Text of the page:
This is the 15th and, so far latest novel in the John Pearce series. All of what I said about the series in my review of “The Devil to Pay” remains true, but there are some further things I’ve noticed. One is the variety of settings, not just geographic ones, but social ones as well. Another is the fact that Donachie keeps introducing new characters and isn’t afraid to kill off a major character. Third, the author is very skillful in juggling his several plot threads so that there’s always something the reader wants to find out and is always looking forward to the next book while at the same time he ties off certain subplots so that the reader occasionally gets the satisfaction of a story coming to an end.
This is a really great series and it’s frustrating to know that I’ll have to wait for more to be published now that I’ve caught up with it.
I really like the Alan Lewrie series. With one exception they’ve all been good reads, and some have been excellent. This one, though, is a real clinker. It doesn’t move Lewrie’s story much, and the writing is dull and repetitious. Our naval hero attacking a bridge is about the most exciting thing in the book, something that’s no more exciting the second time he does it.
This is the third book in the “Twilight of Empire” series that started with “War at the Edge of the World” and continued in “Swords Around the Throne“. The main character is Aurelius Castus, a Roman soldier in Britain in the 4th century AD as the series starts who eventually becomes tribune of a legion. Castus’ career parallels the rise of Constantine and the third book ends with Constantine’s defeat of Maxentius at the Battle of Milvian Bridge in 312 AD.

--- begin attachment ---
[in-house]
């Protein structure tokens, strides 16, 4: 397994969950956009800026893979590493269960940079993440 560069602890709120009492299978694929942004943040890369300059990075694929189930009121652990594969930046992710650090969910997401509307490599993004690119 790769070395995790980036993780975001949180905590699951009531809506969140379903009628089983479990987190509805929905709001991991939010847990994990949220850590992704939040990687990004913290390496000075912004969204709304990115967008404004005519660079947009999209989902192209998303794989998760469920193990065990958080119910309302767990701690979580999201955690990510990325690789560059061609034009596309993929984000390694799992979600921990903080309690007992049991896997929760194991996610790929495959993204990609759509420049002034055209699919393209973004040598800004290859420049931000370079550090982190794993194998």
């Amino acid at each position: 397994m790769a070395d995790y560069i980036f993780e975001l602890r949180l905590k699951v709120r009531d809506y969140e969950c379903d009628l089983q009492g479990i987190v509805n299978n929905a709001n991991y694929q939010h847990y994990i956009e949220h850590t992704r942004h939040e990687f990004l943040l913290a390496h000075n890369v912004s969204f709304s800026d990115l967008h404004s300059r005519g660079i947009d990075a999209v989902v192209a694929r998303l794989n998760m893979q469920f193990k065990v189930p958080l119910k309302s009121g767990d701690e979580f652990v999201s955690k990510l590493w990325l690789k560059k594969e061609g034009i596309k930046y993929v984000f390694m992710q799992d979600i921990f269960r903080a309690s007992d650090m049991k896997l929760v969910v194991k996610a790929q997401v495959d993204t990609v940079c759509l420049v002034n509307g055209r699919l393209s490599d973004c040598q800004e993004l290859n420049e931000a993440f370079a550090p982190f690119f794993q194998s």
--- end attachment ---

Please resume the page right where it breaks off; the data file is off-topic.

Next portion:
I’ve enjoyed this series so far. The period isn’t a common one for historical novels about the Roman Empire. There’s a lot of variety in the settings and Ross is particularly good at writing about battles, of which there are many. One thing I appreciated is that Castus isn’t all that bright. It’s not that he’s stupid, but unlike most heroes in historical fiction he makes mistakes and gets taken advantage of. Those failings make him seem a bit more real and a more sympathetic character.
After reading “The Illiad” and “The Odyssey” I had to read Virgil’s story of the flight of Aeneas from the doomed city of Troy and his journey to Italy to found Rome.
It’s common, when visiting art museums, to see classical statues labeled “Roman copy of Greek original”. That’s when kept coming to mind as I read this book. Virgil, writing in the first century AD strove mightily to tie Rome to the ancient (ancient even to him) Greeks. I was almost always aware that it was a poem written to submit to the emperor to glorify Rome rather than a work of art focused on human nature (which is what Homer’s works are).
There are a lot of incidents in “The Aeneid” and some, for instance the fall of Troy and the story of Queen Dido, are satisfying on their own. As a whole, though, it’s like a modern action movie with some great scenes but a lack of character and dramatic pacing.